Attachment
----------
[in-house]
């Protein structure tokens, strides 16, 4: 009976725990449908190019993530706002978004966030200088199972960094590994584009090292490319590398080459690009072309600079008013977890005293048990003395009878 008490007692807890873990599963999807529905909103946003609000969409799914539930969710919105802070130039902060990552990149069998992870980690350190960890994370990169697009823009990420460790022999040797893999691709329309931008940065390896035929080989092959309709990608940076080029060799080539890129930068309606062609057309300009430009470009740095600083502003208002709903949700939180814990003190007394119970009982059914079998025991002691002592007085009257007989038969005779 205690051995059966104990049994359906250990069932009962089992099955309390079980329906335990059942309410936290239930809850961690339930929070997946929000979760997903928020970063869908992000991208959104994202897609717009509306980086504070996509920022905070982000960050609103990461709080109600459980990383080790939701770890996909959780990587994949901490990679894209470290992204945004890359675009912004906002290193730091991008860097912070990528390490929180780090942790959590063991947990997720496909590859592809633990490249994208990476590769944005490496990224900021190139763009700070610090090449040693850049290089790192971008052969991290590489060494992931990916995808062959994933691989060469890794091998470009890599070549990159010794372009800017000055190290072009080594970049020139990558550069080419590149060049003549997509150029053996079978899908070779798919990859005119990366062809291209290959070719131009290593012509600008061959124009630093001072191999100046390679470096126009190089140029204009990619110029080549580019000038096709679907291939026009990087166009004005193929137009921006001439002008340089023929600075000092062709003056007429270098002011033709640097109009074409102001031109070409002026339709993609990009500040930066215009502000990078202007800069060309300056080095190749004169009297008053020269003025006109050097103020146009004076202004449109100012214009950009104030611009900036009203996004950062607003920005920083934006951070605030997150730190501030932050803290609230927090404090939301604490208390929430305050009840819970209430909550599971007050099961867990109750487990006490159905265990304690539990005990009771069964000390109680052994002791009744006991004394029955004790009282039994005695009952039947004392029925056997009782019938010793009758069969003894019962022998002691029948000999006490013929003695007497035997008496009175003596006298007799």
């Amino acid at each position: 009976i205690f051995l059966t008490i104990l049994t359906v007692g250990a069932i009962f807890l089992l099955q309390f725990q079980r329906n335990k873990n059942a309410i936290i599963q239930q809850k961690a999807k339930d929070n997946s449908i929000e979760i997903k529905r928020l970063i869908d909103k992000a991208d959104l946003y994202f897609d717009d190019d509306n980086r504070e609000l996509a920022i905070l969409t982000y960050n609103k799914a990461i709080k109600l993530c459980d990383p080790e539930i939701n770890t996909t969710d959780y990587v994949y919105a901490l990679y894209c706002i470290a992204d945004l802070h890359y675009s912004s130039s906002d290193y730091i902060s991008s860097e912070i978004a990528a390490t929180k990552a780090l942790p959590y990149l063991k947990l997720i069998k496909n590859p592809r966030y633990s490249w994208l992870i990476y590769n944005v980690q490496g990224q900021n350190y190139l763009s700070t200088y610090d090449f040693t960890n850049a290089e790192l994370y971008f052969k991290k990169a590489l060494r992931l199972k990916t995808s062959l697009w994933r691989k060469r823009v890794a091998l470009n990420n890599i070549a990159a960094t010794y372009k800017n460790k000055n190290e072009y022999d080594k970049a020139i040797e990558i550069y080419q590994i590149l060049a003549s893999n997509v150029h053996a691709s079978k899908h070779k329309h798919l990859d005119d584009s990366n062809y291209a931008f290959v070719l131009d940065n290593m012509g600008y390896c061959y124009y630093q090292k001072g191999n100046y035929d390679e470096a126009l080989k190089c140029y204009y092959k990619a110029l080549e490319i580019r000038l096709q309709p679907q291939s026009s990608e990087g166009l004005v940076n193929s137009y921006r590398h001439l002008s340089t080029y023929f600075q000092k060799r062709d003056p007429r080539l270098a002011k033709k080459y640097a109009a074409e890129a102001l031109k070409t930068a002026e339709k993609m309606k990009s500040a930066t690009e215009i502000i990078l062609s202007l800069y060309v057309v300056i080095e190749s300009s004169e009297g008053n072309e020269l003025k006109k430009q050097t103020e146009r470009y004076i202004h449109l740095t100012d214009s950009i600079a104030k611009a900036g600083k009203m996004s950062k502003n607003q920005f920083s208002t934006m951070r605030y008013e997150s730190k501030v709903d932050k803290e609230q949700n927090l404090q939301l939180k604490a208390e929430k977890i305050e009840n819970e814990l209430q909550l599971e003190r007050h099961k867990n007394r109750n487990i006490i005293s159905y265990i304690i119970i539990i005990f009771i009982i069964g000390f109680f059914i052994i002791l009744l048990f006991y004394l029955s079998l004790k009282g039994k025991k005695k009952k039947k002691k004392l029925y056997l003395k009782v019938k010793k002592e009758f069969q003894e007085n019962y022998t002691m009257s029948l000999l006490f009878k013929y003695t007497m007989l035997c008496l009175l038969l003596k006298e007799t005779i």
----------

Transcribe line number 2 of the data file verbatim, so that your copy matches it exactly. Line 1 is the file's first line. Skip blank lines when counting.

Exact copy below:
């Protein structure tokens, strides 16, 4: 009976725990449908190019993530706002978004966030200088199972960094590994584009090292490319590398080459690009072309600079008013977890005293048990003395009878 008490007692807890873990599963999807529905909103946003609000969409799914539930969710919105802070130039902060990552990149069998992870980690350190960890994370990169697009823009990420460790022999040797893999691709329309931008940065390896035929080989092959309709990608940076080029060799080539890129930068309606062609057309300009430009470009740095600083502003208002709903949700939180814990003190007394119970009982059914079998025991002691002592007085009257007989038969005779 205690051995059966104990049994359906250990069932009962089992099955309390079980329906335990059942309410936290239930809850961690339930929070997946929000979760997903928020970063869908992000991208959104994202897609717009509306980086504070996509920022905070982000960050609103990461709080109600459980990383080790939701770890996909959780990587994949901490990679894209470290992204945004890359675009912004906002290193730091991008860097912070990528390490929180780090942790959590063991947990997720496909590859592809633990490249994208990476590769944005490496990224900021190139763009700070610090090449040693850049290089790192971008052969991290590489060494992931990916995808062959994933691989060469890794091998470009890599070549990159010794372009800017000055190290072009080594970049020139990558550069080419590149060049003549997509150029053996079978899908070779798919990859005119990366062809291209290959070719131009290593012509600008061959124009630093001072191999100046390679470096126009190089140029204009990619110029080549580019000038096709679907291939026009990087166009004005193929137009921006001439002008340089023929600075000092062709003056007429270098002011033709640097109009074409102001031109070409002026339709993609990009500040930066215009502000990078202007800069060309300056080095190749004169009297008053020269003025006109050097103020146009004076202004449109100012214009950009104030611009900036009203996004950062607003920005920083934006951070605030997150730190501030932050803290609230927090404090939301604490208390929430305050009840819970209430909550599971007050099961867990109750487990006490159905265990304690539990005990009771069964000390109680052994002791009744006991004394029955004790009282039994005695009952039947004392029925056997009782019938010793009758069969003894019962022998002691029948000999006490013929003695007497035997008496009175003596006298007799």